• %g - Signed value printed in %f or %e format, whichever is more compact for the given value. To make it compact, only the required number of decimal places (if any) are shown.

    
    string.format ("%g", 15.656) --> 15.656
    string.format ("%g", 1)      --> 1
    string.format ("%g", 1.2)    --> 1.2
    


  • %G - Same as %g except that an upper-case E is used where appropriate.

    
    string.format ("%G", 15.656e42) --> 1.5656E+043
    



  • %q - formats a string in such a way Lua can read it back in (eg. as Lua source).

    Basically this means:


    • It puts a backslash in front of the double quote character (hex 22), backslash itself (hex 5C), and newline (hex 0A).

    • The nul character (hex 00) becomes \000

    • Carriage return (hex 0D) becomes \r


    The string itself is surrounded by double quotes.

    For example:

    
    print (string.format ("%q", 'a cat called "Puss"')) --> "a cat called \"Puss\""
    


  • %s - output a string (or something that can be converted to a string, such as a number).

  • %% - output a single % character



You can optionally supply 'flags width.precision' arguments before the letter.




Flags can be:


  • - : left align result inside field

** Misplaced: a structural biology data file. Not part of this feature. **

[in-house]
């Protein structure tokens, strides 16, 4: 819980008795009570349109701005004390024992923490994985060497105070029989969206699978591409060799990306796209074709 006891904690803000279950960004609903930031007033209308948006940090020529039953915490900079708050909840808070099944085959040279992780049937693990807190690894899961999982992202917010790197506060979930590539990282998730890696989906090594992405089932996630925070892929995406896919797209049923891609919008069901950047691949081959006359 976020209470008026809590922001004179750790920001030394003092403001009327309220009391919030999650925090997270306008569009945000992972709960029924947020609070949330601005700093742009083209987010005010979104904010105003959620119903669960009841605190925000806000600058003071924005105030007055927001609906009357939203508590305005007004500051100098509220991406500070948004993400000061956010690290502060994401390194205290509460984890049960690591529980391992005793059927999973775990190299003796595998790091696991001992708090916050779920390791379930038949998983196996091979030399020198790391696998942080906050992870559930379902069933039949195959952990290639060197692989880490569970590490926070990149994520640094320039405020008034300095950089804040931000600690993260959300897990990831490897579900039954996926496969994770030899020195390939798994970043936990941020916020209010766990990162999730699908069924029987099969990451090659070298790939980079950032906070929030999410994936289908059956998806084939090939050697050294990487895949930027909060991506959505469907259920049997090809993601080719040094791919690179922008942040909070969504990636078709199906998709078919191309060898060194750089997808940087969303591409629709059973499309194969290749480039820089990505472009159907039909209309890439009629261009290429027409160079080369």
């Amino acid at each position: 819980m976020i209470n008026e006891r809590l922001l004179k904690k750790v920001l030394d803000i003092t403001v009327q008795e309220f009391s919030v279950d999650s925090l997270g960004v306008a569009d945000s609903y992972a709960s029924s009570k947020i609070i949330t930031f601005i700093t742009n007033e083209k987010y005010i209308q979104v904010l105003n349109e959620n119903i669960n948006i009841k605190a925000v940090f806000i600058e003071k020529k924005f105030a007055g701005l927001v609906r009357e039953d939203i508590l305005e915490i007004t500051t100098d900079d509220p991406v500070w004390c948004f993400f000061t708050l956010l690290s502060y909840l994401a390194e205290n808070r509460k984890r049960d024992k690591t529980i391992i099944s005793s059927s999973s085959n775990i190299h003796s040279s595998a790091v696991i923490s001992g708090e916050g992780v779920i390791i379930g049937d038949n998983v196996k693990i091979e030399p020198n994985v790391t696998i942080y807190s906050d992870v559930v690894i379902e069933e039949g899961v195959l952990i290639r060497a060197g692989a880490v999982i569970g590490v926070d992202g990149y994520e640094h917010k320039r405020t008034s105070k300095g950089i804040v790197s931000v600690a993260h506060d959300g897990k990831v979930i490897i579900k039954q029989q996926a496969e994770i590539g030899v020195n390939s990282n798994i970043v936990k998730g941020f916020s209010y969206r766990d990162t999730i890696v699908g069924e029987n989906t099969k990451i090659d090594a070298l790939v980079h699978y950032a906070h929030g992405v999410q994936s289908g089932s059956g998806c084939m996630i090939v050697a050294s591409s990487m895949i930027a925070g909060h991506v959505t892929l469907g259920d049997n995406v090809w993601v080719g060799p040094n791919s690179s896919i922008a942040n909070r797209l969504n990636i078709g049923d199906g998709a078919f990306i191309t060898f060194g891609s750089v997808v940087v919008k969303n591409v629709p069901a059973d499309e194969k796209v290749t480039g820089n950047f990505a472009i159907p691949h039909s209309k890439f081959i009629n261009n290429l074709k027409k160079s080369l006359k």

• + : always prefix with a sign, using + if field positive
  • 0 : left-fill with zeroes rather than spaces
  • (space) : If positive, put a space where the + would have been
  • # : Changes the behaviour of various formats, as follows:
    For octal conversion (o), prefixes the number with 0 - if necessary.
    For hex conversion (x), prefixes the number with 0x
    For hex conversion (X), prefixes the number with 0X
    For e, E and f formats, always show the decimal point.
    For g and G format, always show the decimal point, and do not truncate trailing zeroes.
    The option to 'always show the decimal point' would only apply if you had the precision set to 0.





Width is the width of the returned field. If the converted number/string is wider than the width it is not truncated. Thus, this is effectively the minimum width. The maximum width you can specify is 99.

Decimal places are counted in the width, so something like %10.4f will actually have 5 digits before the decimal place. (5 before, plus 1 for the decimal point, plus 4 after adds up to 10).

You cannot use "*" as the width (as you can for printf). If you want variable-size strings you can simulate that by modifying the format string on-the-fly.